Also in the audience area there are a whole heap of other ares you can dig into in the sidebar menu.


Next we’re moving into the Acquisition area. Click Acquisition >> Overview menu item:


You’ll be given a good overview page but you can drill down further. Go ahead and click the ‘all traffic’ menu item and then ‘channels’ to show you the different areas that traffic is coming from for your blog.


Click on the different channels to drill down and see more detail in where the traffic came from. For example if you click the ‘social’ link you’ll see it broken down into the traffic coming from different social networks.

The last section we’ll look at is ‘behavior’. Click on Behavior >> Overview for the overview page:


Drill down further into the Site Content >> All Pages menu item.


Listed there will be 10 most viewed pages on your blog. Click the ‘show rows’ drop down menu to make it show 100 instead of 10 so you can see more.

Pages_-_Google_Analytics 2

This is where I’m asking these 9 questions:

  1. what posts you might want to reshare on social at some point? – if it did well once it might do well again (see above for an example of this).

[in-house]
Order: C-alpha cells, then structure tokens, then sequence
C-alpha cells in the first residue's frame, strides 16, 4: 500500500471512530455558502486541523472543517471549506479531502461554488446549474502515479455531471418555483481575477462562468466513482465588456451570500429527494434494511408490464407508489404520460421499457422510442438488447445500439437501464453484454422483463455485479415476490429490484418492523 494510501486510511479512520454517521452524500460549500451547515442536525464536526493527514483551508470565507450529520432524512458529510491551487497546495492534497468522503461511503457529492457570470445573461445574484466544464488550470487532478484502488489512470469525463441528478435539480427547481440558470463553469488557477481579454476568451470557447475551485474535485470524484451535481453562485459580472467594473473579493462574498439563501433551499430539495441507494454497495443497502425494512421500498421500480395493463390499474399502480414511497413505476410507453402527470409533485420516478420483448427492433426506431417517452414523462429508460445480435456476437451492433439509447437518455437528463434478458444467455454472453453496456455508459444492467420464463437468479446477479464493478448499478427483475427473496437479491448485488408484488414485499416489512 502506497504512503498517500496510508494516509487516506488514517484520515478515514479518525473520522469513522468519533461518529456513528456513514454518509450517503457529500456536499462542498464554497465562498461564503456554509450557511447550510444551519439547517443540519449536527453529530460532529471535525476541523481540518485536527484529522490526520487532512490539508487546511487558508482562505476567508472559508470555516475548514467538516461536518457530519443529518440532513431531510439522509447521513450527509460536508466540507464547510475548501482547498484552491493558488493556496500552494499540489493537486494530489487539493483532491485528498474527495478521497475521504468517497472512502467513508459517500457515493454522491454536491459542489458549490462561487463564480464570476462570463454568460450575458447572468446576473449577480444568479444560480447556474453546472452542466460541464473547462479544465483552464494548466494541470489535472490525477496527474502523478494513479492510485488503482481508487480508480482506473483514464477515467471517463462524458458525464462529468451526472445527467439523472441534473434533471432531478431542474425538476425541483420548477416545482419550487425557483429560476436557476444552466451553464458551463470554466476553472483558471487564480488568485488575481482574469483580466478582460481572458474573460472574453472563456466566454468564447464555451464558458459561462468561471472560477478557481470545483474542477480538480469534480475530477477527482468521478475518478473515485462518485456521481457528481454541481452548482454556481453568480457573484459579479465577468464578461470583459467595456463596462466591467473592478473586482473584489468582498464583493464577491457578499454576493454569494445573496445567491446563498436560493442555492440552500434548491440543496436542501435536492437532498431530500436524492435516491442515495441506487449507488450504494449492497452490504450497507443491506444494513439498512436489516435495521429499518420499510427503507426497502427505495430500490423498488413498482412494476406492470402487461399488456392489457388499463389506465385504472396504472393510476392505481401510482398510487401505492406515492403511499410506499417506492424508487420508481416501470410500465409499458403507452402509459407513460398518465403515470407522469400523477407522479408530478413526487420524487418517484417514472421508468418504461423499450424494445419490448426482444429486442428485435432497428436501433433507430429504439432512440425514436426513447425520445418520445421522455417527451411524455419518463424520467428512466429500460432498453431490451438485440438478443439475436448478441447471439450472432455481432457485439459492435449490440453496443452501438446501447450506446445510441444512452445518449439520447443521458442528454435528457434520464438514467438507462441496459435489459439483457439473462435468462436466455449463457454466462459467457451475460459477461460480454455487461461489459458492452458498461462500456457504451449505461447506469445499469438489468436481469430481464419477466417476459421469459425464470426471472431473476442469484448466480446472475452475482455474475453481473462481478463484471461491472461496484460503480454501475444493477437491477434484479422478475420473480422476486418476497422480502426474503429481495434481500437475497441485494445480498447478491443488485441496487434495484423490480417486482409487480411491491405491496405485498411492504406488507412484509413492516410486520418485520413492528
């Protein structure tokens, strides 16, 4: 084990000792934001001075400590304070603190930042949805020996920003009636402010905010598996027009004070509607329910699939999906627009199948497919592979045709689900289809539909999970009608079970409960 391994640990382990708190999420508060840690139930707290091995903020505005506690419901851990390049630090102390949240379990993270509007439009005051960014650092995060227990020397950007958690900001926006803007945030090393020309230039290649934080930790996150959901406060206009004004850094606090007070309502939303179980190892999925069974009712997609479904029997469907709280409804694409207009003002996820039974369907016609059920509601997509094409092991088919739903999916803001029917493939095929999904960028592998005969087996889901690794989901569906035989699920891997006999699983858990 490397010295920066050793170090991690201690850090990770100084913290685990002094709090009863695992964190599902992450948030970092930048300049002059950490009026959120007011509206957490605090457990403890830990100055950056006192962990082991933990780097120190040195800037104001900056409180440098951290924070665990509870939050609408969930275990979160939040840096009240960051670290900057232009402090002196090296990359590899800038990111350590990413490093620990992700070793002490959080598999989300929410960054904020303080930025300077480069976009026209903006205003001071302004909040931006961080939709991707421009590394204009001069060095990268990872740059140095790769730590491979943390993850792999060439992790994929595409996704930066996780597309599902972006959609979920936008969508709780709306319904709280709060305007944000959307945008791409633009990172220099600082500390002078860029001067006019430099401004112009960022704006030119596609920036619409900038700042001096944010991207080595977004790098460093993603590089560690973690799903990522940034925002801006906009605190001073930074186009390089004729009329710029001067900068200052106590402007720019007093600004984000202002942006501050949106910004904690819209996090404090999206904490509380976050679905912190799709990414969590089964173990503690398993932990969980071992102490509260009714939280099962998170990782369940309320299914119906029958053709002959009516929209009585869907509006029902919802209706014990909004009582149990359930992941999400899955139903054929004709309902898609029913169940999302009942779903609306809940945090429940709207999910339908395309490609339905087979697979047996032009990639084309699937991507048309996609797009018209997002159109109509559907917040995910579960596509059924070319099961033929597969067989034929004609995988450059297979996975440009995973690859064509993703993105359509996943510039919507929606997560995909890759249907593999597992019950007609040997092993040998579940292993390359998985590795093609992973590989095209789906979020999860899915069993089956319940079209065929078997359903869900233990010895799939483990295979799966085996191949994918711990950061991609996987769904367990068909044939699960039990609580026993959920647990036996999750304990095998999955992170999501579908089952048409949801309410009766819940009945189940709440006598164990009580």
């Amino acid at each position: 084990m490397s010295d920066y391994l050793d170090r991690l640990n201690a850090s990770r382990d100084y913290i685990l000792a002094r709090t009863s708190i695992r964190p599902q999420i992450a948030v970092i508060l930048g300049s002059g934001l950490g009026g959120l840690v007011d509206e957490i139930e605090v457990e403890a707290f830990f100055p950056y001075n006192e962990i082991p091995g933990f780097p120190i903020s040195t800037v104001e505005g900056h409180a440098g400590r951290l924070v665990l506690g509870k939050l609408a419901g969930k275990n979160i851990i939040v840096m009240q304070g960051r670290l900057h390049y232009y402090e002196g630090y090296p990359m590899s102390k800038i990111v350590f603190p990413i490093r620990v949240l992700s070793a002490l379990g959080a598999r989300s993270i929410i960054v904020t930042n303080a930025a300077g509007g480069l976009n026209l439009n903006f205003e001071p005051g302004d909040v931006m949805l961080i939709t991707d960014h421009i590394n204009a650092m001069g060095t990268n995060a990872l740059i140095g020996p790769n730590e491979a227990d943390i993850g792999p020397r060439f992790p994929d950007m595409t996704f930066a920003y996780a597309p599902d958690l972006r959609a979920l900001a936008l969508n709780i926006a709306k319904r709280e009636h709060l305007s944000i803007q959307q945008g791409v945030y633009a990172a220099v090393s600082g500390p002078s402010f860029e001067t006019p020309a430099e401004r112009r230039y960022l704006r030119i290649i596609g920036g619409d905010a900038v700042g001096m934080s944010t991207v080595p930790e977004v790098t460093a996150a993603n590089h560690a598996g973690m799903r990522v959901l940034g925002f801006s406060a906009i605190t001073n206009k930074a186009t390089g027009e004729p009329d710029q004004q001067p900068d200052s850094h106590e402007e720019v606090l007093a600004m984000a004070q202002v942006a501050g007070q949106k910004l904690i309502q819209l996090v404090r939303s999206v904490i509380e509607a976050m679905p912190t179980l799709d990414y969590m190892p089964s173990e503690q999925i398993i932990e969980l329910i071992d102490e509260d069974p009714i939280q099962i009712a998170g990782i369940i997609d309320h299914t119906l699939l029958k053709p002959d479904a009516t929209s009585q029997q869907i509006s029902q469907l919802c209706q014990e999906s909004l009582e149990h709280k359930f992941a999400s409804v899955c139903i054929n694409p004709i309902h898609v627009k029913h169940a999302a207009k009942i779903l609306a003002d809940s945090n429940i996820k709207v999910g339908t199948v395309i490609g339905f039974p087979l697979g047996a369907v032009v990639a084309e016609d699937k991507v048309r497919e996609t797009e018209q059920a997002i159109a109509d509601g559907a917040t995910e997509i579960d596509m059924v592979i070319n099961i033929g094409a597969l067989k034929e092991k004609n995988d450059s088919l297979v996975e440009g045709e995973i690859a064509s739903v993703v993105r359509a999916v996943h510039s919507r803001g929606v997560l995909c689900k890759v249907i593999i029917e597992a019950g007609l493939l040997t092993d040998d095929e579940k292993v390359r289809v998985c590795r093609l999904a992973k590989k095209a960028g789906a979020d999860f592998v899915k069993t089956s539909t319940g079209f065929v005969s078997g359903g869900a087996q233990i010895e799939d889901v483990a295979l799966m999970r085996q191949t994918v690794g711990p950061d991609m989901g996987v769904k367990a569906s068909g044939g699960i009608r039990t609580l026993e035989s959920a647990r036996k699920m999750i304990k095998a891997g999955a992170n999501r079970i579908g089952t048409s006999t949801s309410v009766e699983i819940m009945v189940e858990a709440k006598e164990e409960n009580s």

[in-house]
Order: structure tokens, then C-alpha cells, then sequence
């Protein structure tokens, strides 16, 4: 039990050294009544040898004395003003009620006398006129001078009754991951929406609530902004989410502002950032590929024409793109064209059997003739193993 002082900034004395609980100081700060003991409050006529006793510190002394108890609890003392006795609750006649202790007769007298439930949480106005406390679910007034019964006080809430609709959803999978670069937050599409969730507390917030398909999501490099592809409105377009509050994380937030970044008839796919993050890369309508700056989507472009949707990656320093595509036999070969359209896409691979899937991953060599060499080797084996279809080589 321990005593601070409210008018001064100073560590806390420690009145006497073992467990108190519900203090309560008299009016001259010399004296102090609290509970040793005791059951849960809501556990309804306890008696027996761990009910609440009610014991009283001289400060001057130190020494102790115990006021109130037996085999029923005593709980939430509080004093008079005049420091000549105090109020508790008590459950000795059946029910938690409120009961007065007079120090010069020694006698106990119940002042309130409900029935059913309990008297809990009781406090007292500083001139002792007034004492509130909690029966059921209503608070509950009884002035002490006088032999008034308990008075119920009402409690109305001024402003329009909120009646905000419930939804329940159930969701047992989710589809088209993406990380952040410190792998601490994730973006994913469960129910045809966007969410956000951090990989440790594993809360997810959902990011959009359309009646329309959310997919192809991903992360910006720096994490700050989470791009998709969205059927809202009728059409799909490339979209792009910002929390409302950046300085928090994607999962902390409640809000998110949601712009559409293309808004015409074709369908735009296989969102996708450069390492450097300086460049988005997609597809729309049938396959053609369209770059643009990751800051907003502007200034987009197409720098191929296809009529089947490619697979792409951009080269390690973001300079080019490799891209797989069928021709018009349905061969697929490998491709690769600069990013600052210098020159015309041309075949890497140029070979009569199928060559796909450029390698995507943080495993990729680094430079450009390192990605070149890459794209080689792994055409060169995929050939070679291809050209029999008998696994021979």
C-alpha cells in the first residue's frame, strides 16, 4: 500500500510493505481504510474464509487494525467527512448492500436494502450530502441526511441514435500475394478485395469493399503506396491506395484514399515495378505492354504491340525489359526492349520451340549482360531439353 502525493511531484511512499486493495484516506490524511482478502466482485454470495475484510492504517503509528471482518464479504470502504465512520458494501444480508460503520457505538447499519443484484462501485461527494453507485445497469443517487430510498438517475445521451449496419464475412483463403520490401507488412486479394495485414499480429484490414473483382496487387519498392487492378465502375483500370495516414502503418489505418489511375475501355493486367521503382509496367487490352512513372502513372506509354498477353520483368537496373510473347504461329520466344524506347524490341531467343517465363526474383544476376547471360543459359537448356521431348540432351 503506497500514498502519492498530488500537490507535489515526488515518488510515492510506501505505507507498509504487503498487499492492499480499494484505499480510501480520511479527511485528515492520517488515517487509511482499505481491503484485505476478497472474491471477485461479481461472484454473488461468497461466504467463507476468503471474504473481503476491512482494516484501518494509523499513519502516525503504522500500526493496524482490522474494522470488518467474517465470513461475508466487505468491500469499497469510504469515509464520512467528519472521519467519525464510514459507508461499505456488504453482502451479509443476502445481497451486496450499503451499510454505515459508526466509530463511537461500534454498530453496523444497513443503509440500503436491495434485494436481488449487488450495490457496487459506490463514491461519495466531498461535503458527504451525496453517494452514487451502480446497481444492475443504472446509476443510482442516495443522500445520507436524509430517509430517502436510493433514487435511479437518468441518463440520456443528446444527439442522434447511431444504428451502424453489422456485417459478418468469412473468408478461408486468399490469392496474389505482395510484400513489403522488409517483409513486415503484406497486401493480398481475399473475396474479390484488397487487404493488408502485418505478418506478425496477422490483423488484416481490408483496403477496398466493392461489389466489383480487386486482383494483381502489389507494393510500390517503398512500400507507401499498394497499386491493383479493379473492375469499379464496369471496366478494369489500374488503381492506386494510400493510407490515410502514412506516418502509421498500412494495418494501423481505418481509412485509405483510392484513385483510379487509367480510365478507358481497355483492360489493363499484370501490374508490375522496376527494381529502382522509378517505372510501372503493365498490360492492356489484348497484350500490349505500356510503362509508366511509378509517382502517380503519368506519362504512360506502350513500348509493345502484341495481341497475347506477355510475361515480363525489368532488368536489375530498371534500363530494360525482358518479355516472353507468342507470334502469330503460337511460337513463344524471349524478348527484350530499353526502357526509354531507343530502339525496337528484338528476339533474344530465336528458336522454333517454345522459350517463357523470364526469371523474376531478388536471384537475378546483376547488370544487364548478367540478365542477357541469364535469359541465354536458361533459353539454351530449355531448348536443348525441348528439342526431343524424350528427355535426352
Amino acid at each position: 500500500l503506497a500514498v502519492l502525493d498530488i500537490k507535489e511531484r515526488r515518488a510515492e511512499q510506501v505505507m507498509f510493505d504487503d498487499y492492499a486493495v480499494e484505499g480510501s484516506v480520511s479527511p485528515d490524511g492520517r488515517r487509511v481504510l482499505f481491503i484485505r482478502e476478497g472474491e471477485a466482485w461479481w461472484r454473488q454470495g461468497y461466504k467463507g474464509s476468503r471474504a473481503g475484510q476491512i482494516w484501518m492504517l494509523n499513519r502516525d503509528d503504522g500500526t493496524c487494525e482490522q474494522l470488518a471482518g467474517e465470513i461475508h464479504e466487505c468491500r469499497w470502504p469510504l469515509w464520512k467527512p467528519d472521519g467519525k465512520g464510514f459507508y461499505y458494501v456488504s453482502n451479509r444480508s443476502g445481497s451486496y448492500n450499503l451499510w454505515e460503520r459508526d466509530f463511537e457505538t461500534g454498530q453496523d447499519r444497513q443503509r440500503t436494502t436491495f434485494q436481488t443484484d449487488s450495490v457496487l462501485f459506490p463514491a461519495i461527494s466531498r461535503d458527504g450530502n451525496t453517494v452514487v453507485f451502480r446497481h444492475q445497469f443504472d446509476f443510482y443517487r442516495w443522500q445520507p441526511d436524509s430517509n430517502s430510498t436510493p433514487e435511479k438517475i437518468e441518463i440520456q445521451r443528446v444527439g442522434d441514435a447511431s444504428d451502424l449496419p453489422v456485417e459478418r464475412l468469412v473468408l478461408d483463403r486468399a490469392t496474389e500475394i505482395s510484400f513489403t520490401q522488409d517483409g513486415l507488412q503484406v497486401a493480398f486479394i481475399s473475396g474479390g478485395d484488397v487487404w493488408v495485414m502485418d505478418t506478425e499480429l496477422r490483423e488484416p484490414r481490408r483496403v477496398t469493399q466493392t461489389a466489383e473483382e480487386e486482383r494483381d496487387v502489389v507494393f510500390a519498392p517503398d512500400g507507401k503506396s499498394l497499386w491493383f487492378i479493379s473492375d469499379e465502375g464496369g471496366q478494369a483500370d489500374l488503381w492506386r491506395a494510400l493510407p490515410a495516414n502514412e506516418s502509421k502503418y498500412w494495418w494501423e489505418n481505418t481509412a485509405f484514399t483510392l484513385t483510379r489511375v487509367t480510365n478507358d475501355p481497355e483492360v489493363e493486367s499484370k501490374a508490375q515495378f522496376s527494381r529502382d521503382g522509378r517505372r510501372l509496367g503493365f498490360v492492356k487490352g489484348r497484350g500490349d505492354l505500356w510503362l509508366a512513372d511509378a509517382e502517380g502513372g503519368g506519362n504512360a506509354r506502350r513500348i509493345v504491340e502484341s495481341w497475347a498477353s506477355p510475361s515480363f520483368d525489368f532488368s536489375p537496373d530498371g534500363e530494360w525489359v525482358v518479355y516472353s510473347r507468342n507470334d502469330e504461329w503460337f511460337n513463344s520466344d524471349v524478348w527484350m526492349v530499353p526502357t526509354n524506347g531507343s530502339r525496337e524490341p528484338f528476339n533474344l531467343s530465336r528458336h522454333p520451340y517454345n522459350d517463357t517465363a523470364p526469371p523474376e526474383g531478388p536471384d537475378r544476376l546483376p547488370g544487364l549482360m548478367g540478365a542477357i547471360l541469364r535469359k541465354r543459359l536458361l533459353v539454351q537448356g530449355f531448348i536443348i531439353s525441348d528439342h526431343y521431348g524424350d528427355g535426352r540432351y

2. what types of posts/mediums get shared most? – for example I notice in our most popular posts this year were a number of cheat sheets and infographics. This gives us hints as to what kind of posts might do well in 2015.
  3. what topics are hot? – for example I noticed in our top 100 posts for social that we had a lot of posts on camera lenses that did well. This informs what we might do more of in 2015.
  4. what headlines did well? – I noticed in our top 100 posts that we saw a number of posts that talked about ‘mistakes‘ that photographers make doing well. While we don’t want to do these posts all the time they do do well on social so we’ll no doubt do a few more in 2015.
  5. what posts could you extend? – some posts that have done well might lend themselves to become a series. For example our post ‘the only three lenses you’ll need for Travel Photography‘ could easily be extended to feature lenses for other types of photography.